The difficulty in creating a customer-hostel relationship

There is a variety of levels and compositions when it comes to relationships between the customer and the supplier, in this case the supplier is a hostel (Peelen & Beltman, 2013). Which kind of customers a hostel has depends on various factors, for example the location. However, in general they are people who are travelling on a low budget and the majority are younger single or duo travellers.

There are 2 sorts of relationships, primary relationships and secondary relationships. A primary relationship is a long-term and interpersonal relationship based on emotional bonds, there is also a common feeling of obligation involved. A secondary relationship is a short-term relationship with a low degree of social interaction, they are more easily replaceable (Peelen & Beltman, 2013). When looking at hostels and their customers, hostels tend to have a more secondary relationship with its customers. This because hostels are normally used when on a holiday, normally travellers only stay for a couple of nights and hostels are in most cases in another country than the customers home country. This makes it very hard for individual owned hostels (IOH) to create a long term (primary) relationship as the chance of them returning to the same place is very small. Creating a primary customer relationship is easier for hostel chains (HC) like St Christopher’s Inn located in Europe. In General, this because if a customer had a good experience with a hostel from a hostel chain they are most likely to look for the same hostel when visiting other destinations as they already had a good experience and know what to expect.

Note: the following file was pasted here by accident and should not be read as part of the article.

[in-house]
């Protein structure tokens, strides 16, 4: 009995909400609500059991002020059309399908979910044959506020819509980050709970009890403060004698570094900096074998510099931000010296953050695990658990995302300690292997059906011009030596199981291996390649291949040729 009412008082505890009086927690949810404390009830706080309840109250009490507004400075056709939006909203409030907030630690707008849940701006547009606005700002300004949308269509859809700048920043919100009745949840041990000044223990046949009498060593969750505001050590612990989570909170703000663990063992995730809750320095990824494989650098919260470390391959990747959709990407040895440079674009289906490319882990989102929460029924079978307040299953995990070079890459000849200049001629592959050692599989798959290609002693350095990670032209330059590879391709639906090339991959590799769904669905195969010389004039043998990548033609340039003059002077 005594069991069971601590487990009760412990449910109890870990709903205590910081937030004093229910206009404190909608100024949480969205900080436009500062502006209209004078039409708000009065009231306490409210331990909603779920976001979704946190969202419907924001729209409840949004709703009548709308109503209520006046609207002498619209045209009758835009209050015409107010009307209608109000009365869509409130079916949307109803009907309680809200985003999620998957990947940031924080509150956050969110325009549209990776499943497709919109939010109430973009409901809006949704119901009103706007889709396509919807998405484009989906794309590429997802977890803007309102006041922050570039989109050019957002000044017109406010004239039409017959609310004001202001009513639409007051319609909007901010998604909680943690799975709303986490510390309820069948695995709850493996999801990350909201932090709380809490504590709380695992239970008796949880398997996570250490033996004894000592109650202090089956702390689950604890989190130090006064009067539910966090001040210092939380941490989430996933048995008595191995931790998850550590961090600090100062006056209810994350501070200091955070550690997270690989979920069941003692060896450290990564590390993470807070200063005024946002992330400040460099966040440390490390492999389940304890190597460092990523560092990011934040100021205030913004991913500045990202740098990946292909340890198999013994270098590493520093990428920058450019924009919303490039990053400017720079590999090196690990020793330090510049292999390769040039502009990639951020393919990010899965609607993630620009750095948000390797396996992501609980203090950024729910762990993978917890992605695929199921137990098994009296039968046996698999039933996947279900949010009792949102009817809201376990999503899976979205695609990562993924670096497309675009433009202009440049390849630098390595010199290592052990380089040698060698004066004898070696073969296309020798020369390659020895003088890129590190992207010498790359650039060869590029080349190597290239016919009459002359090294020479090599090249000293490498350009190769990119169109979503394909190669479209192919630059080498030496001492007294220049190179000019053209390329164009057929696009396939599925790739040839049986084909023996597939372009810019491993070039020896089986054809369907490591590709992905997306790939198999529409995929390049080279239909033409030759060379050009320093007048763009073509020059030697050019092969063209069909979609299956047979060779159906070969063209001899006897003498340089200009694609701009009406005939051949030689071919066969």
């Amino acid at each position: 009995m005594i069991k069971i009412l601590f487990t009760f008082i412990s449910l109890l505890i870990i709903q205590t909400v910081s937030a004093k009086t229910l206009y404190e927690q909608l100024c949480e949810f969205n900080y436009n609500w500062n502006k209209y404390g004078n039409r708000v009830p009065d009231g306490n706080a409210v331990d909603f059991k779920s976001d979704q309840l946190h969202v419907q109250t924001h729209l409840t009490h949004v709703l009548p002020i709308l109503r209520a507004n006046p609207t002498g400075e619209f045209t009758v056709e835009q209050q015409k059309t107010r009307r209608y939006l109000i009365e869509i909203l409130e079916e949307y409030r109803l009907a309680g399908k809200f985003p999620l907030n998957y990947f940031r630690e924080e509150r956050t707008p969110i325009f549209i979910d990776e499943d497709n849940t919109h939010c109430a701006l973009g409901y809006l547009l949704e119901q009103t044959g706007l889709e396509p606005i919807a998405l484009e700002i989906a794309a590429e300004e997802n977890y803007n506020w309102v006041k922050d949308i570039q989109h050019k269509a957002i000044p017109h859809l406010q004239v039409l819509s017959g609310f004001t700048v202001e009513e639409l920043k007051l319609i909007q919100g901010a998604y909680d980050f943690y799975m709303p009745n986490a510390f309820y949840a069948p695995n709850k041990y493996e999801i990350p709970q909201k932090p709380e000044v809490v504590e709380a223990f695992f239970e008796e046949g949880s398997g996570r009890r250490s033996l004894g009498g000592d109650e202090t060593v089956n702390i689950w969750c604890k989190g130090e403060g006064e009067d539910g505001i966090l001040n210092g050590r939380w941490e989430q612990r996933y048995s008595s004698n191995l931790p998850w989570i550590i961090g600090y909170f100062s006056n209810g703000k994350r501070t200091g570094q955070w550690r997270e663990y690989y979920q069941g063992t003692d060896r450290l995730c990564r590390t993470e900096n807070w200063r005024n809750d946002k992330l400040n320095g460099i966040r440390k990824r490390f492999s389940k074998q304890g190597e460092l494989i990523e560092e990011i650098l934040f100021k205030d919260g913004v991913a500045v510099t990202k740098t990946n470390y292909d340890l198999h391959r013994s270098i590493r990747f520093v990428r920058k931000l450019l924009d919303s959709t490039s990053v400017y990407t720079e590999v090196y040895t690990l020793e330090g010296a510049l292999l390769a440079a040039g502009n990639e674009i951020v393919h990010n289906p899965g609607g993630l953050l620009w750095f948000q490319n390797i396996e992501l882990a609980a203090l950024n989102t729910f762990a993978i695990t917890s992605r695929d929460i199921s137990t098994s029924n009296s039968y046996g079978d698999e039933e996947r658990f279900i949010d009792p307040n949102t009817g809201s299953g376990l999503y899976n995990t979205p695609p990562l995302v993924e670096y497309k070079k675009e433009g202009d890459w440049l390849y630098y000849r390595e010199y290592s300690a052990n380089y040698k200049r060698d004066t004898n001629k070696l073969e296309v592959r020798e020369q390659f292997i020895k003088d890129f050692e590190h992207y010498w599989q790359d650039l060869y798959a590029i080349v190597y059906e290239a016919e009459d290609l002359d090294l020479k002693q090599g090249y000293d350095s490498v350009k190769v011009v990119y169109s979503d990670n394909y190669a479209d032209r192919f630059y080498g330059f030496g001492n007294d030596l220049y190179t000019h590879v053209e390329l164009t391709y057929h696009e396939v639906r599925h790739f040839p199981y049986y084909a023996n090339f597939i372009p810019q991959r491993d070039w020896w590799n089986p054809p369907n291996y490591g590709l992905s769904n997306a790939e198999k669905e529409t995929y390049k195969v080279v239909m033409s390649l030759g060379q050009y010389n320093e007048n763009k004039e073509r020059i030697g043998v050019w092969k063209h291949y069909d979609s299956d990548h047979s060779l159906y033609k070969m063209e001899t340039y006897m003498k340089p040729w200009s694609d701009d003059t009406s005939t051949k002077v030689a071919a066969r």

I can take myself as an example; when I stayed at a IOH in Slovenia I didn’t really feel a connection with them even though I had a good experience staying there. This because I only stayed for 2 nights and all I needed was a nice and cheap place to stay. I guess for those kinds of customers creating a relationship is almost not doable. I felt different when staying at a hostel of a hostel chain called YHA hostels in Australia. I had a good experience with them the first time and when travelling through AU I always looked for/stayed at a YHA hostel, even though these are not the cheapest hostels. I guess this is also due to simplicity.

Figure 1, Payne, Peelen et al, Schijns

This being said; if we look at this pyramid we can place customers from IOH in the customer section whereas HC customers could climb up to become a client or even a supporter.

It’s now clear that for hostels in general it is hard to maintain a relationship with a customer. However, they can do a lot to create a meaningful experience when they are there, but this is a whole other story. You can read how this can be done in the blog ‘Offline and online co-creation within hostels’ written by Milou kok.


Peelen, E., & Beltman, R. (2013). Customer Relationship Management . Pearson.

Figure 1, Payne,1996; Peelen et al, 1989; Schijns, 1998


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